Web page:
Unions seeking to represent more than 30,000 workers at Delta Air Lines Inc and its Northwest subsidiary could face an uphill battle in elections that could open the door for more collective bargaining and potentially higher labor costs.

The International Association of Machinists and Aerospace Workers and the Association of Flight Attendants-CWA recently asked the National Mediation Board to rule that the 2008 merger of Delta and Northwest Airlines created a single carrier, a move that would require union elections for various workers.

Stakes are high for the unions, which are looking to ensure they have contract-bargaining rights for workers at the world's largest airline.

There's definitely this element of a hurdle because of the fact that the Delta flight attendants have no experience with union representation, said Rene Foss, communications chair at the Northwest flight attendants union.

We believe that we stand to lose a lot if we lose our union representation, Foss said.

The mediation board has the final say, but union officials have said elections could take place later this year. History is not on the unions' side.

Last year, before the Northwest acquisition, only about 40 percent of Delta flight attendants voted to join the AFA. Delta flight attendants also rejected unionization in 2001.

It will be an uphill battle, said Bruce Kaufman, a professor at Georgia State University's Andrew Young School of Policy Studies who specializes in labor economics and human resource management.

Delta has a very progressive human resource program and it has managed over a half-century to keep almost all employee groups from joining a union, Kaufman said.

Kaufman said the labor-management climate at the premerger Northwest was adversarial and contentious, a factor that could lead some Northwest workers to give Delta a chance.

I think the Northwest people are a wildcard but they are going to split, Kaufman said. The majority of the Delta people will still vote for no union, so I think it adds up to no union.

Union victories may lessen Delta's ability to control certain costs as slumping travel demand drains profitability. The Atlanta-based carrier has eliminated thousands of jobs in the past year, and said earlier this month that it would have to cut more salaried positions in the economic slump.

Gary Chaison, a professor of industrial relations at Clark University in Worchester, Mass., said the industry slump could spur more votes for the unions.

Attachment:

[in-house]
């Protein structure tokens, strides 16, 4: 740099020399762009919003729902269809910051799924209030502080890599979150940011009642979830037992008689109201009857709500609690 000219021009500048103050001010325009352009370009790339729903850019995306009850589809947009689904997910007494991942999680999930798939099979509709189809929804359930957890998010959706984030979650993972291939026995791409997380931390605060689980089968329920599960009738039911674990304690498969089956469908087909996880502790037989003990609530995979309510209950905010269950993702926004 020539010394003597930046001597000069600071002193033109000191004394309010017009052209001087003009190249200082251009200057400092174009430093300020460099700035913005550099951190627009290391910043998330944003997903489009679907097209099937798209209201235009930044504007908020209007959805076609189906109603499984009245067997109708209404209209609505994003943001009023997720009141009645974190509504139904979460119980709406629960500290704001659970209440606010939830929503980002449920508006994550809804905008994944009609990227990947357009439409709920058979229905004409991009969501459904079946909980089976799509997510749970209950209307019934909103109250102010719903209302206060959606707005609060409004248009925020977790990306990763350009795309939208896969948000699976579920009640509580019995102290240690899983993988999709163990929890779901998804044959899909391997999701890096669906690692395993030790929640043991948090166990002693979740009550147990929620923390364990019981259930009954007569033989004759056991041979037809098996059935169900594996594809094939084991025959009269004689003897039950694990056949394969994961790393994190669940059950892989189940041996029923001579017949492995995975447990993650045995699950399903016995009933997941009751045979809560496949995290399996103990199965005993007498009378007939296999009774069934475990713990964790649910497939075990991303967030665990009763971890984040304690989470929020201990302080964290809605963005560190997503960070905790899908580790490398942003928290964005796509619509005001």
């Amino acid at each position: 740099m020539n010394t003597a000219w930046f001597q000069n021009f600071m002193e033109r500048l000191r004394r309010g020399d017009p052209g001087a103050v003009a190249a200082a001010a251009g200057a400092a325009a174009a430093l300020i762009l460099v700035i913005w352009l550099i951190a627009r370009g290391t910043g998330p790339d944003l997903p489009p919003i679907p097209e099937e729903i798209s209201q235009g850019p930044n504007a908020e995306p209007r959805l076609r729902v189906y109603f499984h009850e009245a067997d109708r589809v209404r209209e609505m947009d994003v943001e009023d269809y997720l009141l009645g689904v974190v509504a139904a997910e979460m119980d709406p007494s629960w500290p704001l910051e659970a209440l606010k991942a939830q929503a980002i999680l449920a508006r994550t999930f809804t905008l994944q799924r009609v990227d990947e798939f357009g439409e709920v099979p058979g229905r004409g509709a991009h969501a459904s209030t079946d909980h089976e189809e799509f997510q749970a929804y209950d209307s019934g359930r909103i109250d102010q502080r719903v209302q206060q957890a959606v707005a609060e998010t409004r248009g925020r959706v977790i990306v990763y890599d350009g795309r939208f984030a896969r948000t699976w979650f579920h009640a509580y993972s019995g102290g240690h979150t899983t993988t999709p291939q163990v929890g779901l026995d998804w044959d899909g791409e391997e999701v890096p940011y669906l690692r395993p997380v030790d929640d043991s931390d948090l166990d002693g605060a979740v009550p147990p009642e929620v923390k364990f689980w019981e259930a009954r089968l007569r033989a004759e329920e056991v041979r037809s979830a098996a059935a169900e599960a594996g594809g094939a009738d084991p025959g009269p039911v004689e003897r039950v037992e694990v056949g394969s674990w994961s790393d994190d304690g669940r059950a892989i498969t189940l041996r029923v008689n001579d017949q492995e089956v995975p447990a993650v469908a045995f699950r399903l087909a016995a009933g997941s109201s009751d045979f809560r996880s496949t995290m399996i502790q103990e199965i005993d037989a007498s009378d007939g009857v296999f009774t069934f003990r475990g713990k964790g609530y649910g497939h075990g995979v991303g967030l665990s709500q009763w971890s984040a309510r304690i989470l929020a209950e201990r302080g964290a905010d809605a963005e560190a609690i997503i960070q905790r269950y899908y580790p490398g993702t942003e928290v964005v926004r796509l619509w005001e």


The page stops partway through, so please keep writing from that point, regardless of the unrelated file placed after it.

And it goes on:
I think the (workers') view is that there is more uncertainty with having no union representation in the volatile airline industry and in a partially unionized firm than there is in being unionized, Chaison said in an email.


Of the more than 20,000 flight attendants at the combined company, about 7,350 Northwest flight attendants are currently represented by the AFA, while 13,300 Delta attendants are not unionized.

Currently, Delta's only big unionized group is the about 12,000 pilots, who are represented by the Air Line Pilots Association. The carrier has more than 70,000 total workers.

Earlier this month, the machinists union moved to seek elections for baggage handlers and flight simulator technicians, a group that numbers 14,000, according to Delta. About 5,000 of those workers are currently represented by the machinists.

The machinists also represent Northwest stock clerks, ticket and gate agents and office workers. The union said it plans to seek an election for those employees, which total 20,000 at both Delta and Northwest, at a future date.

At a machinists union rally in New York's Times Square this week, airline workers said they feared lower wages and benefit cuts could be in their future should the expected Delta elections be lost.

Delta has a history of union busting, said Robert Roach, general vice president of transportation for the union.

Delta spokeswoman Gina McLaughlin said the machinists union was looking to scare workers and vilify management.

Delta employees have long enjoyed a better package of pay, benefits and work rules when compared to the unions making these accusations, McLaughlin said.

(Additional reporting by Deepa Seetharaman; Editing Bernard Orr)